Several times, trying to slowly navigate the intricate series of traps resulted in constant death. In these instances, swinging forward at top speed and trusting instinct above intent made all the difference. These were the most joyful moments of the game.
From Russia with Plunge
It would seem that many developers have realised that cell-shaded art is a fairly safe bet for the Quest, and Yupitergrad takes advantage of this. Visually, Yupitergrad uses this popular style to good effect, with a mix of gloomy atmospherics interspersed with vibrant pops of colour that weave a simple but effective visual landscape. It all just works, and the art style is well suited to the game’s tone and pace. Unfortunately, despite smart art direction and a mass of whirly death machines, the space station’s interior isn’t going to be featured on Grand Designs. The corridors and antechambers are all a bit samey, and although it works in context, it can get a bit monotonous after a while.
The soundscape provided by Yupitergrad is quite deliberately underwhelming, which isn’t exactly the criticism that it may sound like. The often sparse audio backdrop really sells the sense of being the only person left swinging around the empty, cavernous halls of the station. While this is well delivered and atmospheric, unfortunately, it gets a little dull after a while. A few upbeat moments in the campaign feature some well-mixed soviet influences weaved throughout the music. However, I did feel that the sound design could have been a little more playful for a game with such a glib narrative. But this is a very minor complaint.
Where the sound really shines though, is in the excellent time attack mode. Each of the levels you face in this mode has its own darkly electronic beats, subconsciously moving you faster and faster through the twisting, trap-laden halls. It really is well done, with each track capturing the frenzied essence of what this game mode is about, a fact made even more enjoyable as a counterpoint to the predominantly atmospheric audio of the campaign.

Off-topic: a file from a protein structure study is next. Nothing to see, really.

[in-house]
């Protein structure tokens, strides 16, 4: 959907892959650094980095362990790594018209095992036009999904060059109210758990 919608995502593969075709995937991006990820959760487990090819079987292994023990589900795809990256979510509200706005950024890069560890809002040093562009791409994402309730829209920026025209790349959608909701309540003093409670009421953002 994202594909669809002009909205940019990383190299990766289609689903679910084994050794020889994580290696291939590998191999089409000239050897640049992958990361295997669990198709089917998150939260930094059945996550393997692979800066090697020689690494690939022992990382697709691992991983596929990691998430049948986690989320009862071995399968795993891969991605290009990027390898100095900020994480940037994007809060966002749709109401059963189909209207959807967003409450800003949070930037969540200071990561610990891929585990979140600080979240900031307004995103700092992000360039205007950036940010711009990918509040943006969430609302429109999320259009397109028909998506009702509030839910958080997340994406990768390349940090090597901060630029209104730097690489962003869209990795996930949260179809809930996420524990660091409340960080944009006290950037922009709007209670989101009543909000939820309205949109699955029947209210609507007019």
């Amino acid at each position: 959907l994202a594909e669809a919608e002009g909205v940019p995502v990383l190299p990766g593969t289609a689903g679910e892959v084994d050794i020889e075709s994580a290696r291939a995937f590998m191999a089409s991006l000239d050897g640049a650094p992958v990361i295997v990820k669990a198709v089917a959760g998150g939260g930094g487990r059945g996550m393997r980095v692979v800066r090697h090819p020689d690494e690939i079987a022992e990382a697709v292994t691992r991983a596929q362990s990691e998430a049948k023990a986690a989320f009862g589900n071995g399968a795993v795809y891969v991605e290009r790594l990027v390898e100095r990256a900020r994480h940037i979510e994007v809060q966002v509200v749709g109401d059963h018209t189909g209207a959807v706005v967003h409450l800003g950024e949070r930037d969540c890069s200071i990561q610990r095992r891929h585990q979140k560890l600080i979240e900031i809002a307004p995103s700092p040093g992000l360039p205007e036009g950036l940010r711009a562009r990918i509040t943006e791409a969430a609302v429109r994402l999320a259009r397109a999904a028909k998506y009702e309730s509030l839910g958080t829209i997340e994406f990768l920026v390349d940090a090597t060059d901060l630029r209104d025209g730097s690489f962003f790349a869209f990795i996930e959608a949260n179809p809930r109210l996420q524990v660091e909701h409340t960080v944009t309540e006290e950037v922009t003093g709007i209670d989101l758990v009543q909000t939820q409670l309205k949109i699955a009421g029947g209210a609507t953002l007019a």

Quit Stalin, Go Faster, Komrade!
Had Gamedust left Yupitergrad after completing the campaign mode and headed down the pub for a self-congratulatory pint, this review would have ended with a much lower score. At around two to two and a half hours to complete, this is a game that will undoubtedly spark another Reddit tirade about the length of titles on the Quest. Thankfully, they didn’t, and for my money, the Time-Attack mode is where the game really shines.
Once you finish the fun (but short) campaign, there really isn’t much reason to go back in and play through it again. However, the Time Attack mode has loads of replayability for those who find a flow state with the game’s swinging mechanics. In Time Attack mode, Yupitergrad can be annoyingly addictive, and you’ll find yourself looping back for “just one more run” to try and beat your best time. At the time of reviewing, there were no leaderboards available on the Quest version, but the addition of this feature will give score chasers all the reasons that they need to keep jumping back in time and time again.
Swinging Without a Safety Njet
Yupitergrad is an enjoyable puzzle swinger that offers an accessible mix of skill-based action and spatial puzzling. The game is well-conceived, and the movement mechanics lay at its heart, and it’s supported by some fairly light puzzles. What it does, it does very well, but it doesn’t offer too much in the way of variety, and some may find it gets stale quickly.
Players who enjoy unique movement systems, quick play sessions, and score-chasing, will probably love Yupitergrad. However, if you’re looking for a meaty story and a variety of play mechanics, you may find it a little too shallow.